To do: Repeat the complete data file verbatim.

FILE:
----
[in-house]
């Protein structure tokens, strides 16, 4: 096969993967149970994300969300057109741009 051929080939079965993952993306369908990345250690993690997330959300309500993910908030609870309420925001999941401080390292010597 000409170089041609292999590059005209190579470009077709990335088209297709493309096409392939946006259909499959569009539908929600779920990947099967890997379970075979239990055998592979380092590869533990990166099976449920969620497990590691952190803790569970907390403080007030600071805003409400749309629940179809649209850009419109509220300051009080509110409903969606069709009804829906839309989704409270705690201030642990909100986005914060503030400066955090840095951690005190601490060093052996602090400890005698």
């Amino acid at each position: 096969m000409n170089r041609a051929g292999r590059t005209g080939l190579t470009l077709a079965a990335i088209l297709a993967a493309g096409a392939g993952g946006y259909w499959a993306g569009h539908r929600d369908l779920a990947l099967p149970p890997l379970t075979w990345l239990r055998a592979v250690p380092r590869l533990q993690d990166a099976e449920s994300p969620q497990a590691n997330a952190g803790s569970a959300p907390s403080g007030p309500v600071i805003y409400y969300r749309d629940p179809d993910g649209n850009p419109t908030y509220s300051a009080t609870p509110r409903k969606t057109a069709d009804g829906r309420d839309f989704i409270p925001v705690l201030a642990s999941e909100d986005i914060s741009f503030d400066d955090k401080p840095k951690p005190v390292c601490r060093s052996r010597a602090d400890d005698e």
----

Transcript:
[in-house]
């Protein structure tokens, strides 16, 4: 096969993967149970994300969300057109741009 051929080939079965993952993306369908990345250690993690997330959300309500993910908030609870309420925001999941401080390292010597 000409170089041609292999590059005209190579470009077709990335088209297709493309096409392939946006259909499959569009539908929600779920990947099967890997379970075979239990055998592979380092590869533990990166099976449920969620497990590691952190803790569970907390403080007030600071805003409400749309629940179809649209850009419109509220300051009080509110409903969606069709009804829906839309989704409270705690201030642990909100986005914060503030400066955090840095951690005190601490060093052996602090400890005698």
């Amino acid at each position: 096969m000409n170089r041609a051929g292999r590059t005209g080939l190579t470009l077709a079965a990335i088209l297709a993967a493309g096409a392939g993952g946006y259909w499959a993306g569009h539908r929600d369908l779920a990947l099967p149970p890997l379970t075979w990345l239990r055998a592979v250690p380092r590869l533990q993690d990166a099976e449920s994300p969620q497990a590691n997330a952190g803790s569970a959300p907390s403080g007030p309500v600071i805003y409400y969300r749309d629940p179809d993910g649209n850009p419109t908030y509220s300051a009080t609870p509110r409903k969606t057109a069709d009804g829906r309420d839309f989704i409270p925001v705690l201030a642990s999941e909100d986005i914060s741009f503030d400066d955090k401080p840095k951690p005190v390292c601490r060093s052996r010597a602090d400890d005698e």